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'Fear of GPhC prevents mental health discussion'

Mental Wealth Academy founder Harpreet Chana

By Neil Trainis


Mental Wealth Academy founder Harpreet Chana has said pharmacists are reluctant to talk openly about their mental health problems because they fear the General Pharmaceutical Council (GPhC) will remove them from the register.

In an interview with Independent Community Pharmacist (ICP) to be published next month, Ms Chana, a pharmacist who has worked for the National Pharmacy Association and PSNC, speaks candidly about mental health in her profession. She reveals she was on the verge of suicide four years ago before finding the strength to seek help.

Her personal experiences with poor mental health drove her to set up the Mental Wealth Academy in December 2018. The organisation helps people working in a range of industries to manage stress and anxiety.

She said pharmacists – some of whom were suicidal – have approached her to talk about their mental health in confidence, concerned about the potential repercussions from the regulator if they spoke publicly.

“[Some pharmacists] are worried about Fitness to Practise (FtP) and what that means for them,” she said, adding that some feared they could even be "kicked off the register".

Ms Chana, who revealed she has suffered gender and racial discrimination in the pharmacy industry, said she found female pharmacists were more likely to talk about their mental health.

Regulator 'yet to take position'

Ms Chana said the GPhC has responded to her on this issue, commenting that in her view the organisation appreciates the problem is "gaining more and more momentum". However, it is "yet to issue a formal position," she said.

She said the regulator should take a firm position and reassure pharmacists that FtP proceedings are not unnecessarily punitive: “It’s actually about, if you’re struggling to the point that you can’t do your role, they and your employer need to support you so you’re able to do that.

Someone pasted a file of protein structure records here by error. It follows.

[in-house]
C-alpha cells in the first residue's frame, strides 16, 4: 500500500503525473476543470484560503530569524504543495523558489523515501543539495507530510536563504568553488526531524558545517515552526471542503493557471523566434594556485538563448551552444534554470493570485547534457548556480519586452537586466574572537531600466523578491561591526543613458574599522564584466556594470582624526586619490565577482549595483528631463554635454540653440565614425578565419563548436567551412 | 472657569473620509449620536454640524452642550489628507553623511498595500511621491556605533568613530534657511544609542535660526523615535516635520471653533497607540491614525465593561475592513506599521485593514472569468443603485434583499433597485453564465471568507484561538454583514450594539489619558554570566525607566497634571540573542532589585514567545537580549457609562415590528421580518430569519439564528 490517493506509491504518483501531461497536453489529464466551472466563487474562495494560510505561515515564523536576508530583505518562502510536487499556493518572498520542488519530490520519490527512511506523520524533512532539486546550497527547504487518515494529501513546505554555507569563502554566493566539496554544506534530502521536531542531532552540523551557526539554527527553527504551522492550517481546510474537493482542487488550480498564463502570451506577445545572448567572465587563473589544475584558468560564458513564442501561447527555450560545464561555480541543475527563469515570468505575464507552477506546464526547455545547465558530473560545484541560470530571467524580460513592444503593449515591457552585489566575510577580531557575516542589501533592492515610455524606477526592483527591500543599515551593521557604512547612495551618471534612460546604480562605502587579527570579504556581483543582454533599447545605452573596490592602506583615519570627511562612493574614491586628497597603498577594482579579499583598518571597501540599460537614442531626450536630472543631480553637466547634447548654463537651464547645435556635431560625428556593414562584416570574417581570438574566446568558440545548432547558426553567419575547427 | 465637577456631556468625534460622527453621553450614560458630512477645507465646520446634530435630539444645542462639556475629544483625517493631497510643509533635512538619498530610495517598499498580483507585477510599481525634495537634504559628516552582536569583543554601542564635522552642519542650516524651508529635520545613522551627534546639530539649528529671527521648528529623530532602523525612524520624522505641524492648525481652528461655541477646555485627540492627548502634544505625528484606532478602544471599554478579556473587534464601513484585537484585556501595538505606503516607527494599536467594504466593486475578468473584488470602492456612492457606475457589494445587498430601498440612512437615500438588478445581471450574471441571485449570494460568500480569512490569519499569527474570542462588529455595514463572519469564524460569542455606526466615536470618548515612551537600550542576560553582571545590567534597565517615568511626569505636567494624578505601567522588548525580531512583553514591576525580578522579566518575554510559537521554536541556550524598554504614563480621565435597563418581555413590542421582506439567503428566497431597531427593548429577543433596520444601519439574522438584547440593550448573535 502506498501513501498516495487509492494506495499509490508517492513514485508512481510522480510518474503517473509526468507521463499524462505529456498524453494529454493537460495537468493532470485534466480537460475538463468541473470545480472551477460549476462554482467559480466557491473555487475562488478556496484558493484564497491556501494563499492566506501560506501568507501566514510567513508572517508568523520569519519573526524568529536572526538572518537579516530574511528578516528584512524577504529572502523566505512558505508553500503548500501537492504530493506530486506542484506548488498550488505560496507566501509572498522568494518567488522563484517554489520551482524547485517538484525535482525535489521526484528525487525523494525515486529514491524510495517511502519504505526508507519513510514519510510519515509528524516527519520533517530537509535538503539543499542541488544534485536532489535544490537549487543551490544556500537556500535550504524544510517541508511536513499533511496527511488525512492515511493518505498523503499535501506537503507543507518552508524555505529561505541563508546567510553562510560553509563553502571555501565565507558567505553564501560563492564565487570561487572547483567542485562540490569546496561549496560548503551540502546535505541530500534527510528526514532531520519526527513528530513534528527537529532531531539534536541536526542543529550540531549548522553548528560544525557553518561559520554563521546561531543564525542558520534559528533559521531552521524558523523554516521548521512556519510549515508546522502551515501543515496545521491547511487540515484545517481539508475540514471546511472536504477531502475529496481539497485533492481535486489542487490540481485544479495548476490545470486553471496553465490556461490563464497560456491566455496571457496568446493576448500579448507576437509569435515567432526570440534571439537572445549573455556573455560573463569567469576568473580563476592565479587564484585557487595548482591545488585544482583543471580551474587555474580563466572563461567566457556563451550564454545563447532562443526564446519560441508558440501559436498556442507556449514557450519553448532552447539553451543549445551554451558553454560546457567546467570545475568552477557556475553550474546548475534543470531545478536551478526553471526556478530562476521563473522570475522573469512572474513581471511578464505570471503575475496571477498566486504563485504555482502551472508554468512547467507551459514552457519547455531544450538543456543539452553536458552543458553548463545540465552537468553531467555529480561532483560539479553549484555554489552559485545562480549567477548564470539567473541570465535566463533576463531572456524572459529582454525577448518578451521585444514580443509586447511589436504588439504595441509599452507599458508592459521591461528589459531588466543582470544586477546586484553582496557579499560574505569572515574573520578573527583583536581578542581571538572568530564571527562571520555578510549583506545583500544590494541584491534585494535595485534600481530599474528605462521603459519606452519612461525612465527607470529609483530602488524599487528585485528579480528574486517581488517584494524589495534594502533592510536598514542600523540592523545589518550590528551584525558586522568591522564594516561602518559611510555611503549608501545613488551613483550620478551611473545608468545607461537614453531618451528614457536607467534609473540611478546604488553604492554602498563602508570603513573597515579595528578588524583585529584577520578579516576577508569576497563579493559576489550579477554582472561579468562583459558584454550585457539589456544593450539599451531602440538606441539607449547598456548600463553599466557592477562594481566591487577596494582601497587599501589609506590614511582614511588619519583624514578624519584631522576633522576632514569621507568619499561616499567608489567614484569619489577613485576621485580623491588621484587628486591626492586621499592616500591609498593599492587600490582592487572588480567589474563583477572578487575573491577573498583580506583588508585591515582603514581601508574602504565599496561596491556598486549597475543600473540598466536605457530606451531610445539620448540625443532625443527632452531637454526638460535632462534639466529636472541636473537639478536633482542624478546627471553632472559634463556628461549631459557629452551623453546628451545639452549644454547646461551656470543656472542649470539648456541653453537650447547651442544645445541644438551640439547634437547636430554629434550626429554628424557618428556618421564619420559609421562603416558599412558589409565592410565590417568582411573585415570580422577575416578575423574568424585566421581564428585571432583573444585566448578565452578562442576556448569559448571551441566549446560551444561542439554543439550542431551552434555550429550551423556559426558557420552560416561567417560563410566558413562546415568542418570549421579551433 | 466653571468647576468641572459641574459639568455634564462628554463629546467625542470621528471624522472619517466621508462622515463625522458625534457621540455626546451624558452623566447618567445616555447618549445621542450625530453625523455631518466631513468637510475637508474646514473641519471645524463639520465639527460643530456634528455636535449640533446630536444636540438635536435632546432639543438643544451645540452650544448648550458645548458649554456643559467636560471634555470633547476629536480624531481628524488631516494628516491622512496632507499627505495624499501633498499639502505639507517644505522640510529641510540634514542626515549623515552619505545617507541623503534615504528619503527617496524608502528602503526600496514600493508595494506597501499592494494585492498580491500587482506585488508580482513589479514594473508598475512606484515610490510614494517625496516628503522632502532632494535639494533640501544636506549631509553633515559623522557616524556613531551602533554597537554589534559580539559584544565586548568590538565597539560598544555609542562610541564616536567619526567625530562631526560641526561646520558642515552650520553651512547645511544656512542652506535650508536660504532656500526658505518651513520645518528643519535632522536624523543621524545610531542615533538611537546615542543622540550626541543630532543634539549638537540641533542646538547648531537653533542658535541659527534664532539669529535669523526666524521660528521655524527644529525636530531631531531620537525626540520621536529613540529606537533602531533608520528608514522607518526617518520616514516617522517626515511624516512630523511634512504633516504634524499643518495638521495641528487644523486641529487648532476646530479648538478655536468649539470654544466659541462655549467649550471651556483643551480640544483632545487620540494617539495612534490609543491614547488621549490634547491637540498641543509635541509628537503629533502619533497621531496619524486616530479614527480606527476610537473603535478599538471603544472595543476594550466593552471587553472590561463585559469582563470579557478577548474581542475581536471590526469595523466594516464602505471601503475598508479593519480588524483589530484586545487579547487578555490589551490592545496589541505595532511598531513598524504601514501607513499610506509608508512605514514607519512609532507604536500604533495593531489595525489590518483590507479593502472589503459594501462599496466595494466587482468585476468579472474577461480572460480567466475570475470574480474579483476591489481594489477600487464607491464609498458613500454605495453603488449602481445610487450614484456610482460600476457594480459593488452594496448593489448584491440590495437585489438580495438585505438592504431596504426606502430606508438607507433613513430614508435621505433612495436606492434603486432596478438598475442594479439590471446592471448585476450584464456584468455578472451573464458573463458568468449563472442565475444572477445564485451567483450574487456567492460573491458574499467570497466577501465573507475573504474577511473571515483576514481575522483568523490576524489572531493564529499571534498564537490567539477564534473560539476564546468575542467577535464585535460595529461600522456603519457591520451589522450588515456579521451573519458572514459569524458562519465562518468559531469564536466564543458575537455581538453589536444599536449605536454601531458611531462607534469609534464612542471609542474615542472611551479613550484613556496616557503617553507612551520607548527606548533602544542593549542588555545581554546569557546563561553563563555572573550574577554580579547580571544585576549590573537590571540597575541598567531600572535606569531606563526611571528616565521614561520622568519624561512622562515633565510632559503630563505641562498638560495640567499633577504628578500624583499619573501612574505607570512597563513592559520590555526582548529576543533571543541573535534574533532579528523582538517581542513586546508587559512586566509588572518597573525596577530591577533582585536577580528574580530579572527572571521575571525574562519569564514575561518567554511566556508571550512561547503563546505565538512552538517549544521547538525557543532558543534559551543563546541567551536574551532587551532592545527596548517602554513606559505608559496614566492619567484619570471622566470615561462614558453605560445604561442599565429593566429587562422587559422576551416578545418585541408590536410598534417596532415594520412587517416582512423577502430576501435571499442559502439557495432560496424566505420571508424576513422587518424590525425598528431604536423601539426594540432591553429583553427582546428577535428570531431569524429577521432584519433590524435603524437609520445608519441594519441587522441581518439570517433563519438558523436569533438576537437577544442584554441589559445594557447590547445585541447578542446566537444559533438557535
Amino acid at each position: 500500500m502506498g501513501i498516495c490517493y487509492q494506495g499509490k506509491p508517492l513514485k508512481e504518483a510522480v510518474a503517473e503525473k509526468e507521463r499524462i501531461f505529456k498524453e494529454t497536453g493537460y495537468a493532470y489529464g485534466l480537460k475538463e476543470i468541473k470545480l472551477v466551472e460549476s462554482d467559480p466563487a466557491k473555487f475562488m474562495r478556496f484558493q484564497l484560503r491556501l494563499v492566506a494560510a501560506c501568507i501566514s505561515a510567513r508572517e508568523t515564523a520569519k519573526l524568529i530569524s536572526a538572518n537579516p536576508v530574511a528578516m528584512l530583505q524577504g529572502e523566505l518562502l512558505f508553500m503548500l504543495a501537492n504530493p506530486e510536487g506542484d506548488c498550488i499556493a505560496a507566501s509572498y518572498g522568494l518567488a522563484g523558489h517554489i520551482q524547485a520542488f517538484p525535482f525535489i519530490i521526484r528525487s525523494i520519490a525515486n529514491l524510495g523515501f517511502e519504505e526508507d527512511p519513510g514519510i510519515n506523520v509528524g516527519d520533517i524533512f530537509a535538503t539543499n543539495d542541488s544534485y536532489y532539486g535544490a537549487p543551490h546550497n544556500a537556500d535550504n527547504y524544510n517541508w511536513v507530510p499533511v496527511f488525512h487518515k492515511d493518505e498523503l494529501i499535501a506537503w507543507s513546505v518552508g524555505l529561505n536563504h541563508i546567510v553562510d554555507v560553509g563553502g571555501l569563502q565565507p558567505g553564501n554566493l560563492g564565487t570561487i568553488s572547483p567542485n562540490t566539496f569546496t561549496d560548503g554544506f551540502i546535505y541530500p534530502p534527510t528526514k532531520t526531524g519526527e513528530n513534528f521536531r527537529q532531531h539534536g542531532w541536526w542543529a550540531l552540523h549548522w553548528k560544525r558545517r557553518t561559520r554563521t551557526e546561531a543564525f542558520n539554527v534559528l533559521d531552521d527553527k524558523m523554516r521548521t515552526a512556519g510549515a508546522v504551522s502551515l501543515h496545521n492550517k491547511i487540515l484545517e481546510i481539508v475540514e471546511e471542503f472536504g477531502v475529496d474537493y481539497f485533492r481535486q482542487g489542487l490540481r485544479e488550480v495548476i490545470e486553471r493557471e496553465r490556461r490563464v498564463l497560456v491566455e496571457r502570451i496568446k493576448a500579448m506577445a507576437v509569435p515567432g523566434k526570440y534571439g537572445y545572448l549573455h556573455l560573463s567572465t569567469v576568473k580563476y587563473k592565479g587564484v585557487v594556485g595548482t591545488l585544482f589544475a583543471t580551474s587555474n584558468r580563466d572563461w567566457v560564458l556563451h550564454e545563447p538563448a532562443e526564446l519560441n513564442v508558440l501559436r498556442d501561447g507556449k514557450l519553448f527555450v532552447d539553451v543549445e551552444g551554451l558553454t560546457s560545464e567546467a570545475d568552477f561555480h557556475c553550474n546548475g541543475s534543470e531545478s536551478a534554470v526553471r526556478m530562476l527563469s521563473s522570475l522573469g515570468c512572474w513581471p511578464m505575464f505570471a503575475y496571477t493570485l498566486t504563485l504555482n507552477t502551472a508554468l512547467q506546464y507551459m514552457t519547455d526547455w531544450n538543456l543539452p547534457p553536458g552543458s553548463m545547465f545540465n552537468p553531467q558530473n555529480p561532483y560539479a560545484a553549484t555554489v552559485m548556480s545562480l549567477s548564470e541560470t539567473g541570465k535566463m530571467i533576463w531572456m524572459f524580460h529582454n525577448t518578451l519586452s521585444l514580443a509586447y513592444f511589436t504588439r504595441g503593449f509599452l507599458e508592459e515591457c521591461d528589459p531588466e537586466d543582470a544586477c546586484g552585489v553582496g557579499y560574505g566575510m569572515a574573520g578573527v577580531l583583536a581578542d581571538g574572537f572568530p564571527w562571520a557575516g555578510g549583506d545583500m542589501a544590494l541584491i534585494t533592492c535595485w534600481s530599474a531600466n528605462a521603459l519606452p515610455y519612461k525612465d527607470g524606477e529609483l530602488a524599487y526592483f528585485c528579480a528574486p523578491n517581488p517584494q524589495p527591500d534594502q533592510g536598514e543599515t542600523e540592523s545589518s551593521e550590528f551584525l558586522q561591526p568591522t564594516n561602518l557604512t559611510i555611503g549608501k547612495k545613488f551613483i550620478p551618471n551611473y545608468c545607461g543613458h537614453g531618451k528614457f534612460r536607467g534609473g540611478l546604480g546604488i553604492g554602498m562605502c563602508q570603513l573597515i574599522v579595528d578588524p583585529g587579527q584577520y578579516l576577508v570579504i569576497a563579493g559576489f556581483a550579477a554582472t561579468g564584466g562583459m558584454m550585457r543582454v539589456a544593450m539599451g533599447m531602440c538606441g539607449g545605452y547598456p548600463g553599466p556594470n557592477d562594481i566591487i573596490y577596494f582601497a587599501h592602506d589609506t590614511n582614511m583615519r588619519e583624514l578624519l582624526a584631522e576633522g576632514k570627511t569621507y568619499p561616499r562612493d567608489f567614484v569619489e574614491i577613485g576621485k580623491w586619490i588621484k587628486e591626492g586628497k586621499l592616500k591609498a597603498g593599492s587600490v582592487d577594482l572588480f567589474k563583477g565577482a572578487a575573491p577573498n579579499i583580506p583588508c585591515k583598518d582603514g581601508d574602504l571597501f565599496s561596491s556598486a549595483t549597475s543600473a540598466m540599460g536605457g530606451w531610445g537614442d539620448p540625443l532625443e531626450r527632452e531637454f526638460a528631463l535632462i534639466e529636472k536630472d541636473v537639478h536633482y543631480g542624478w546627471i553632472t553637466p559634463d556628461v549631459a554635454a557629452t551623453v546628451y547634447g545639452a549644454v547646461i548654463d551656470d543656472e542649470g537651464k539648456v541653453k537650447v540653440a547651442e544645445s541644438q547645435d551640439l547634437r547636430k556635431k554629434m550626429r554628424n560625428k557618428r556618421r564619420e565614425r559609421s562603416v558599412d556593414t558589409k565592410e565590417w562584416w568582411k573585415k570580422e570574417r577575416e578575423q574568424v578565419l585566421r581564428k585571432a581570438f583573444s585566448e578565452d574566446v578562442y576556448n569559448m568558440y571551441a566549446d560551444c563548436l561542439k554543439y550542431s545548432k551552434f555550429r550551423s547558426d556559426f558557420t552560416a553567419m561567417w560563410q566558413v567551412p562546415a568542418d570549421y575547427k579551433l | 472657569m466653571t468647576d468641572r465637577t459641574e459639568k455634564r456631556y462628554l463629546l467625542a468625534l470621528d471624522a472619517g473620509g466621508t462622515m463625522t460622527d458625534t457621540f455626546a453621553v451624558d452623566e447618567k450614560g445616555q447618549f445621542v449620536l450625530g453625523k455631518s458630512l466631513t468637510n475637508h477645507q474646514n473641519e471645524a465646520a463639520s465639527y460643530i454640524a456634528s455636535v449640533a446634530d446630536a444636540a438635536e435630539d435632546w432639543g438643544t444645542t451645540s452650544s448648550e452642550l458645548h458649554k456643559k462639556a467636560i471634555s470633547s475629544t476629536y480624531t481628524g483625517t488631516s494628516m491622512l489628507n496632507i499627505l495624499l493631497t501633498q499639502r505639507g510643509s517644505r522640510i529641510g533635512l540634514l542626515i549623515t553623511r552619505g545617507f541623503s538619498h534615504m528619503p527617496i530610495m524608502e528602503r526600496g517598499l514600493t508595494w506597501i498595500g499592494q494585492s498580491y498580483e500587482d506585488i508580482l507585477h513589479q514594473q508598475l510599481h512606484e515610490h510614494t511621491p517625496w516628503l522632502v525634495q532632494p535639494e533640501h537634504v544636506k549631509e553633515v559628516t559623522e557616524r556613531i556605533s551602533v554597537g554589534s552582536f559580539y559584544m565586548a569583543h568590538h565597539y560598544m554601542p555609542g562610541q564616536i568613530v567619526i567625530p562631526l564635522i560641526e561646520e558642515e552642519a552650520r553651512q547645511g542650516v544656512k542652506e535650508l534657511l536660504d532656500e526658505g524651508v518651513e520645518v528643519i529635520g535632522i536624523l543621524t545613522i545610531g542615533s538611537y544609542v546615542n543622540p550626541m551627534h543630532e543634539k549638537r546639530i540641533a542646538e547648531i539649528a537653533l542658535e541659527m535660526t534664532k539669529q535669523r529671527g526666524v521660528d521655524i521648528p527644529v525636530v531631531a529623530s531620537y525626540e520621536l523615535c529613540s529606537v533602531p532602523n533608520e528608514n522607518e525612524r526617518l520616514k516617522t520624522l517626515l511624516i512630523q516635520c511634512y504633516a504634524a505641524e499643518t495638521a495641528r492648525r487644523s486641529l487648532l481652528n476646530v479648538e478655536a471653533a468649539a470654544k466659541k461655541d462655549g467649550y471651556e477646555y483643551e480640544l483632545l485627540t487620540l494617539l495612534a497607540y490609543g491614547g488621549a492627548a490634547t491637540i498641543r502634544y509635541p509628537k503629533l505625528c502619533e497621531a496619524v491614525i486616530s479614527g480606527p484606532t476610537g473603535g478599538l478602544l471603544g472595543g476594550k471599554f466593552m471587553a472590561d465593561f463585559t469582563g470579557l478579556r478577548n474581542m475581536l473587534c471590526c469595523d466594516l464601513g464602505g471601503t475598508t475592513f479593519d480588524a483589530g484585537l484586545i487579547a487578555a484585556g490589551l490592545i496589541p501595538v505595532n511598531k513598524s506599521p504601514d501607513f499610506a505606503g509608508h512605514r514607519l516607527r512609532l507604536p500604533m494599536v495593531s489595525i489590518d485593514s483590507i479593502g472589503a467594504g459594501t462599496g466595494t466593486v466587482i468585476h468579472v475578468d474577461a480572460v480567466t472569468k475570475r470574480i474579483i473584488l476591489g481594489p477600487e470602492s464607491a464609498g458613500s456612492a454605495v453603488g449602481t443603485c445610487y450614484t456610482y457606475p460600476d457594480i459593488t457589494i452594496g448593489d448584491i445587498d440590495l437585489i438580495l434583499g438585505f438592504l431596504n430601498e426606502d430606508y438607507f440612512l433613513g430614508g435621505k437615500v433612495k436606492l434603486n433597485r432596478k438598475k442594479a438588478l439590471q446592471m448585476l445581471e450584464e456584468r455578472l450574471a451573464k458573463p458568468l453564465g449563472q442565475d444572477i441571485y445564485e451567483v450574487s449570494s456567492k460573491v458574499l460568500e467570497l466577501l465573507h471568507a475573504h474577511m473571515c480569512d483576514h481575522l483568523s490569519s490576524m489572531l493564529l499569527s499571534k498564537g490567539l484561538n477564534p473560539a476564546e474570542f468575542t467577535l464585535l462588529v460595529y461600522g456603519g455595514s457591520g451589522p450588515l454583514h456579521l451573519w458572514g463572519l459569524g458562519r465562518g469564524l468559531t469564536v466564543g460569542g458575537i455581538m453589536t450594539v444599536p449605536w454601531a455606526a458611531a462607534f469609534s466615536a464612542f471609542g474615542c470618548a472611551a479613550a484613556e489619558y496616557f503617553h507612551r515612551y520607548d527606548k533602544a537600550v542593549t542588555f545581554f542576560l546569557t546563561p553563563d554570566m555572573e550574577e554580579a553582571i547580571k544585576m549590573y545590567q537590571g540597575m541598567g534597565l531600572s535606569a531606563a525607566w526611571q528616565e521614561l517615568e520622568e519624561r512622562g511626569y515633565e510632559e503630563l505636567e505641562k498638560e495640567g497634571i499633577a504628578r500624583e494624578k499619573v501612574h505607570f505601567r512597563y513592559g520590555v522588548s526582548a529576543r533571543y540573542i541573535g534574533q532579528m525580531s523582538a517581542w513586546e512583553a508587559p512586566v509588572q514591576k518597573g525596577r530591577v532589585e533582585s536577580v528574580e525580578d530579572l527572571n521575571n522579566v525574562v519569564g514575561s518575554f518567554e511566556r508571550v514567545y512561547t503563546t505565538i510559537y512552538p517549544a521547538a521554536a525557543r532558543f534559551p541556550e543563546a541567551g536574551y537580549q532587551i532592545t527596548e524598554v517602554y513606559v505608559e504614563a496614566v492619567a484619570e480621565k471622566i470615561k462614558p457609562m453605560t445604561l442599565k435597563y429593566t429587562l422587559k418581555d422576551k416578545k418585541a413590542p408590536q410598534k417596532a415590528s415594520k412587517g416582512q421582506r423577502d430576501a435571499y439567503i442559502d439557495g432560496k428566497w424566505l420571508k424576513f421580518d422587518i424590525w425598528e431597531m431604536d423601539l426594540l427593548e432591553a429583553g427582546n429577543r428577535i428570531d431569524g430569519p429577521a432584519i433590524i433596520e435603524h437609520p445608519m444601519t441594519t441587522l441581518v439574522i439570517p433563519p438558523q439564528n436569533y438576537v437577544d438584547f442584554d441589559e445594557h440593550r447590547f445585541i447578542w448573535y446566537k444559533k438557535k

“If you’ve got a suicidal pharmacist overseeing a dispensary full of medication, at what point [does the GPhC perceive it to be] a danger?”

When asked how many pharmacists were scared to talk openly about their mental health because of potential repercussions from the GPhC, Ms Chana said: “ In terms of the number of people who have come to speak to me, probably 80 per cent. The majority are worried about this.”

When contacted by ICP, Carole Auchterlonie, the GPhC's director of FtP, said: “We recognise that engaging with the FtP process may cause a pharmacy professional stress and can affect their mental health. It can also mean those with existing mental health issues feel uncomfortable engaging with the process in the first place. 

“We are committed to treating all pharmacy professionals involved with compassion, dignity and respect and being sensitive to any health issues.”

Ms Auchterlonie said the GPhC “will work closely with organisations, employers and individuals” in the next 12 months to improve its understanding of the effect of FtP on individuals and how it can be managed.

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